Enugu parents frown at corporal punishment in schools

Enugu parents frown at corporal punishment in schools

Enugu parents frown at corporal punishment in schools.

Parents with children in primary and secondary schools in Enugu have urged school authorities to abandon corporal punishment in favor of counseling while addressing delinquent students.

Enugu parents frown at corporal punishment in schools

The parents told the News Agency of Nigeria (NAN) in Enugu on Thursday that corporal punishment was outmoded and not the best technique to discipline misbehaving children.

Mr. Sam Udekwe, a parent and Vice-Chairman of the Nigeria Union of Journalists (NUJ, Enugu State Council), believes corporal punishment is no longer acceptable in society.

“What goes on in classrooms is a reflection of what goes on at home.”

“A human resource management strategy must be implemented, and it must begin at home.

“I am opposed to physical punishment since it is now antiquated as a result of our modern lifestyle,” he explained.

Udekwe advocated for the employment of guidance and counseling in schools to aid in the development of students’ well-being.

Another parent and former international boxer, Mr Ikechukwu Okoronkwo, argued that youngsters required adequate direction and to be taught the reality about life.

According to him, the greatest way to stop youngsters from behaving badly is to tell them the truth about life.

“I don’t believe in harsh punishment for them, but I do believe in democratic training and education.”

“Most of the time, children are wrongfully abused, and putting physical pain on a child equates to teacher animosity, resulting in a chasm between the instructor and the learner.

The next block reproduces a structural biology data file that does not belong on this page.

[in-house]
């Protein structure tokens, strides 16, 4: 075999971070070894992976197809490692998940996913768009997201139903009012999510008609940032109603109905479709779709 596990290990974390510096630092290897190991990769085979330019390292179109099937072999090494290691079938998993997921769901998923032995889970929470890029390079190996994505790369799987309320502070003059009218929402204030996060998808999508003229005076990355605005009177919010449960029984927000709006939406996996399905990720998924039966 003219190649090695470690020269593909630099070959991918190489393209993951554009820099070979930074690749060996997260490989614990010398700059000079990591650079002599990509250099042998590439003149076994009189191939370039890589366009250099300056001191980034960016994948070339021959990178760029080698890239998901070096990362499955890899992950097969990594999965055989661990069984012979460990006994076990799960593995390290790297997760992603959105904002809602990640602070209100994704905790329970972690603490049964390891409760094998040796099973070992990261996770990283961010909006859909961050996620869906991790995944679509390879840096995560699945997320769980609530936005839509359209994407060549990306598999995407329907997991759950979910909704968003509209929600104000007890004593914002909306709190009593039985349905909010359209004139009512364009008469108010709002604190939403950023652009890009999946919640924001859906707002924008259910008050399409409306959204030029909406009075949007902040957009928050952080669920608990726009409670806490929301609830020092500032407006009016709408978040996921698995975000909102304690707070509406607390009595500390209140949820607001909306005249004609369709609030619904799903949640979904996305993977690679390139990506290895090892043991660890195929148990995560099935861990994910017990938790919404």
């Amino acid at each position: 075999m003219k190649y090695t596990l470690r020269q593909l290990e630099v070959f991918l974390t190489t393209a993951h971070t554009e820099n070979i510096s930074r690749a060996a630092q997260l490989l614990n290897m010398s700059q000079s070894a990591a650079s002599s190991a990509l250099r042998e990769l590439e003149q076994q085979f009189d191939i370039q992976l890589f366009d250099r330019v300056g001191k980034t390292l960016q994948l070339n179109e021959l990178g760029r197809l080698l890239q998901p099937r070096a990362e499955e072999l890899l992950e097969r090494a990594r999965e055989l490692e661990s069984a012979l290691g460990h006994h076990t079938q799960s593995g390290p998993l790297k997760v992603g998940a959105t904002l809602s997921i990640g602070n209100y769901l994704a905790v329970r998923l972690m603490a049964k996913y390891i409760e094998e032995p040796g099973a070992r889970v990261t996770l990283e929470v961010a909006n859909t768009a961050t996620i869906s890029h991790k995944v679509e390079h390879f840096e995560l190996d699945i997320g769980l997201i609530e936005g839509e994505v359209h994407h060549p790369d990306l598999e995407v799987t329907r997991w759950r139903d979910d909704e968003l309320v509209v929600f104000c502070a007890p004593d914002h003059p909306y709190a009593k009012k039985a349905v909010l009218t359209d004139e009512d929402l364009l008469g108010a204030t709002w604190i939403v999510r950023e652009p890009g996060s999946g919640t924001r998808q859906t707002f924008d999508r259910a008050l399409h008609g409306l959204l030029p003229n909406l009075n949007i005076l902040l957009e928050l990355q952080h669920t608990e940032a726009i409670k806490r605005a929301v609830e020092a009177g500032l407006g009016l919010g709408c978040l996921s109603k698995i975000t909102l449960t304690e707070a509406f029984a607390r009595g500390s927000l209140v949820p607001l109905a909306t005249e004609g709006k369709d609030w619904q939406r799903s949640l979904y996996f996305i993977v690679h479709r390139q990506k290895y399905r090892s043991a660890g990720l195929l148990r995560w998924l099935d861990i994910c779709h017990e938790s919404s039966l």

“The relationship between the teacher and the pupil would be jeopardized if there is hostility,” he stated.

Corporal punishment, according to Norbert Okolie, a parent and Rangers FC Public Relations Officer (PRO), helped to some extent but was not the final solution.

He explained that parents have a lot of obligations at home to ensure that their children are appropriately guided at a young age.

“Introducing physical punishment will, without a doubt, assist, but parents must do a lot more than chase after money.

“Proper home training will go a long way toward ensuring that our children acquire excellent principles at home before they are refined at school,” he said.

Counseling, according to Mrs Maureen Ikpeama, a public servant, is what the present world requires and should be handled appropriately, taking into account the learners’ age.

“Because they are unable to appropriately interpret their misbehavior, some students or pupils may not even understand why they are receiving corporal punishment.”

Also Read: Tik Tok school shooting threat in United States

“Moreover, the teacher should be a role model for the behavior they want their students to exhibit, as many of them now learn from what they see,” she recommended.

Mrs Chinwe Ukaejiofor, Principal, St. Bartholomew Secondary School, Asata, Enugu, stated there are a variety of ways to deal with misbehaving students, with the severity of the punishment varying based on the severity of the offense.

To determine the reason of some misbehaviors, Ukaejiofor stated that they required to be traced back to the student’s home.

“Despite the fact that other means of discipline exist, we are unable to eliminate corporal punishment since it is the only language that certain students understand.”

Mrs Evelyn Obiora, the Head Teacher of the Nursery Section of the school, stated that a child in the nursery school level required close supervision.

According to her, some of the children’s misbehavior necessitated immediate correction, which is where corporal punishment comes in.

“Corporal punishment should not be utilized all of the time because it scares children away,” she explained.

Obiora pointed out that building a friendly relationship with the kids makes it easier to spot their awkward behavior.

Mrs Maureen Ude, the Head Mistress of Richard Nursery and Primary School in Asata, said the greatest strategy was to be nice with the students.

“These days, we don’t employ corporal punishment because when a youngster is calm, he or she may open up to you.”

“As for the adolescents, we coach them on proper behavior because corporal punishment might drive them insane,” Ude explained.

Leave a Reply

Your email address will not be published.